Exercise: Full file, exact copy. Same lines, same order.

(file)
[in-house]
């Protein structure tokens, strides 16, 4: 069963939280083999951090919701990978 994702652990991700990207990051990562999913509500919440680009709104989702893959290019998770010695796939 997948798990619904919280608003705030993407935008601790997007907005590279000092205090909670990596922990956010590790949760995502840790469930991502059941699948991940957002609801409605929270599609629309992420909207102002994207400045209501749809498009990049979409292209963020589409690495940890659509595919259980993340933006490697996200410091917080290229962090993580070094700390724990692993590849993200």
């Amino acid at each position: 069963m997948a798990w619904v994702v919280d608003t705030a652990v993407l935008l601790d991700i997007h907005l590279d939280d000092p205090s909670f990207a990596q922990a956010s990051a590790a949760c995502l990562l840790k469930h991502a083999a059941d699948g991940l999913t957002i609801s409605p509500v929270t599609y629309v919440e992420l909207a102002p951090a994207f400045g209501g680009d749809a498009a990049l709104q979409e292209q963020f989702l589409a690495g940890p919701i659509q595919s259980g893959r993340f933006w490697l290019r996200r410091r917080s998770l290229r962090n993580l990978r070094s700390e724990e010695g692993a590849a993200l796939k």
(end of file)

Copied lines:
[in-house]
């Protein structure tokens, strides 16, 4: 069963939280083999951090919701990978 994702652990991700990207990051990562999913509500919440680009709104989702893959290019998770010695796939 997948798990619904919280608003705030993407935008601790997007907005590279000092205090909670990596922990956010590790949760995502840790469930991502059941699948991940957002609801409605929270599609629309992420909207102002994207400045209501749809498009990049979409292209963020589409690495940890659509595919259980993340933006490697996200410091917080290229962090993580070094700390724990692993590849993200």
């Amino acid at each position: 069963m997948a798990w619904v994702v919280d608003t705030a652990v993407l935008l601790d991700i997007h907005l590279d939280d000092p205090s909670f990207a990596q922990a956010s990051a590790a949760c995502l990562l840790k469930h991502a083999a059941d699948g991940l999913t957002i609801s409605p509500v929270t599609y629309v919440e992420l909207a102002p951090a994207f400045g209501g680009d749809a498009a990049l709104q979409e292209q963020f989702l589409a690495g940890p919701i659509q595919s259980g893959r993340f933006w490697l290019r996200r410091r917080s998770l290229r962090n993580l990978r070094s700390e724990e010695g692993a590849a993200l796939k």